If you’ve never budgeted for video before it’s tempting to just set aside a dollar amount or budget percentage for video, and hope some is left over by the end of the project, or fiscal year. However, there are better options.

Best practices

Stay focused: Especially if you’re just starting out, embrace a DIY aesthetic and keep your budget in check by reducing scope (i.e., one talking-head expert vs. three actors) and filming multiple videos in one batch. With the rise of Stories as one of the top video marketing trends of 2019, viewers are already embracing a lo-fi, spontaneous feel.


Don’t reinvent the wheel: You’re probably already budgeting by business outcome (e.g., 100 additional leads in the pipeline/month). Video should be included as a part of that holistic budget for specific goals, not a fancy, unquantifiable accessory.


3) Target a specific audience

      Defining your audience is a crucial step that will inform both your creative and analytics.

      If you know who you’re talking to from the get-go, you can make better decisions about what your video will offer, and where it will live.

Best practices

  • Create customer personas: These are semi-fictional avatars for each segment of your audience. Create a few different ones so that you know exactly which frustrations and goals you’re addressing for different people.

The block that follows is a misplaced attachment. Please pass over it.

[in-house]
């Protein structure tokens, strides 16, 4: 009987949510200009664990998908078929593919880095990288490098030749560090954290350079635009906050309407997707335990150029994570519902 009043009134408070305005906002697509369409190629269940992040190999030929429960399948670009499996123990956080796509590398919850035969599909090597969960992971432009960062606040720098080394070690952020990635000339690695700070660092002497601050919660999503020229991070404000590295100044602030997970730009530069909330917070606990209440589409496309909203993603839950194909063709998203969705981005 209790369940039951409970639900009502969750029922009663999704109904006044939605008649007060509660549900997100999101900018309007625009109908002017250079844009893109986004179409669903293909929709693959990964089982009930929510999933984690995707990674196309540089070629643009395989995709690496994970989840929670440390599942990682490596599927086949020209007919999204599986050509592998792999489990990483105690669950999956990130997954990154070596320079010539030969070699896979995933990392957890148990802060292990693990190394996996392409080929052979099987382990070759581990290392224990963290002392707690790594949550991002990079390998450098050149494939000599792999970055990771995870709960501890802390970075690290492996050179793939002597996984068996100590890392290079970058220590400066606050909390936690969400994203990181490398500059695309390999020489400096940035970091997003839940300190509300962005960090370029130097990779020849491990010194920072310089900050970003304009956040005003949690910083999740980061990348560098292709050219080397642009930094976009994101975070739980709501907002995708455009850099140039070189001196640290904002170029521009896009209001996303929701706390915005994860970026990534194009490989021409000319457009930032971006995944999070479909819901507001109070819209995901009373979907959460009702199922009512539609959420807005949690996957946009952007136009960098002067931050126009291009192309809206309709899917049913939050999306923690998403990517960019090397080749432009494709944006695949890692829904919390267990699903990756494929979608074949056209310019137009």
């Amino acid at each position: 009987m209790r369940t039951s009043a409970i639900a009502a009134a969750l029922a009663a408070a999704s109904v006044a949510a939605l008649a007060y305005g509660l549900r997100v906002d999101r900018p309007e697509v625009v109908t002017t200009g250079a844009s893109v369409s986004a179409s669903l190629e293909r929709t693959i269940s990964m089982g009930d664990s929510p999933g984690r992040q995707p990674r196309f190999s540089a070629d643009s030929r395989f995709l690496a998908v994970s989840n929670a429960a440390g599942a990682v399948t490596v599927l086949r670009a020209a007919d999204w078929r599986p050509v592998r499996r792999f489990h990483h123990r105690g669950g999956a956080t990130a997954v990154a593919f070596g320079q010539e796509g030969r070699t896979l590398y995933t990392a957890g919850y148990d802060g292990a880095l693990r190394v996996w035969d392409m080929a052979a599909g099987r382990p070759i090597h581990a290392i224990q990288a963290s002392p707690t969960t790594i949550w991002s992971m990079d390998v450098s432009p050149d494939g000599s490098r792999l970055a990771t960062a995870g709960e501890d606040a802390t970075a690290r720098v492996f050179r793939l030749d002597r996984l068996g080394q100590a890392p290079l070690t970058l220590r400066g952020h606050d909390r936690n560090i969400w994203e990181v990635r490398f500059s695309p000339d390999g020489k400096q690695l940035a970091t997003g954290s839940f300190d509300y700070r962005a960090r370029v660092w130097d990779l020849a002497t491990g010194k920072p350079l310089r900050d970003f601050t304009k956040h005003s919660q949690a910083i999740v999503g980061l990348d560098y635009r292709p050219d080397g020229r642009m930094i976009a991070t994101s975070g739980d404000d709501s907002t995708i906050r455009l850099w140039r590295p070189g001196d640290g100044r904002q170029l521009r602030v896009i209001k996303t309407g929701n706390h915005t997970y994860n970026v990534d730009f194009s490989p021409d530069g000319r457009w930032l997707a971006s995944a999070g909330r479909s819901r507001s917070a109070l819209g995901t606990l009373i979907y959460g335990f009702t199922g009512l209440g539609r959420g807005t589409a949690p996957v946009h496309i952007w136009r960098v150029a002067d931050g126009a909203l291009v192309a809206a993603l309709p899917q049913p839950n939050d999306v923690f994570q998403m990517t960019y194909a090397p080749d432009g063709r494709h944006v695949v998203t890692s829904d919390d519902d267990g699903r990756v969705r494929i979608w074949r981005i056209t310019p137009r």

Take, for example, Greta, an ambitious twenty-something junior account manager who pretty much lives at           her dog-friendly office, but is putting herself on a social media diet because she never feels like she’s getting         enough done.

       Or Barry, who’s been managing a twenty-person HR team effectively for years and has never checked email         in anything but Microsoft Outlook, but is nervous because the millennials on his team use their personal                   phones for everything, including confidential work.


Your personas should fill in most or all of the following blanks:

  • Demographic (age, industry, location)
  • Job (seniority and decision-making power)
  • Existing loyalties (websites they visit and trust, brands they already use)
  • Lifestyle (activities, interests)
  • Goals & objectives (what do they aspire to at work or in life?)
  • Challenges & pain points (what are they struggling with?)


4) Promote on the right channels

     In order to optimize your video for maximum conversion, it’s necessary to know which channel each video will live on. Will you post it on your feeds, or email it to your leads?

     Creating a series of Instagram Stories, for instance, will require different specs and aesthetics than a one-off landing page video or a YouTube bumper ad.

     Keep yourself updated on ideal video specs for each social media platform and make sure your video length suits the channel as well.

Best Practices

  • Optimize for mobile: Over half of online video is viewed on mobile. Some channels might be born-mobile like Stories, but in all cases try to format your video to take up maximum screen real estate (like max-width Pinterest ads or 1:1 square video) to prevent black bars or other unsightly vibes. 
  • Prepare for sound-off: Since most digital video auto-plays with the volume on mute, ensure your message will get across by including captions. (In America this is required by law.) Closed captions and transcripts have the added benefit of making your video more search-friendly, too.

 Verb Blog - 2a Kapwing

(Source: Kapwing)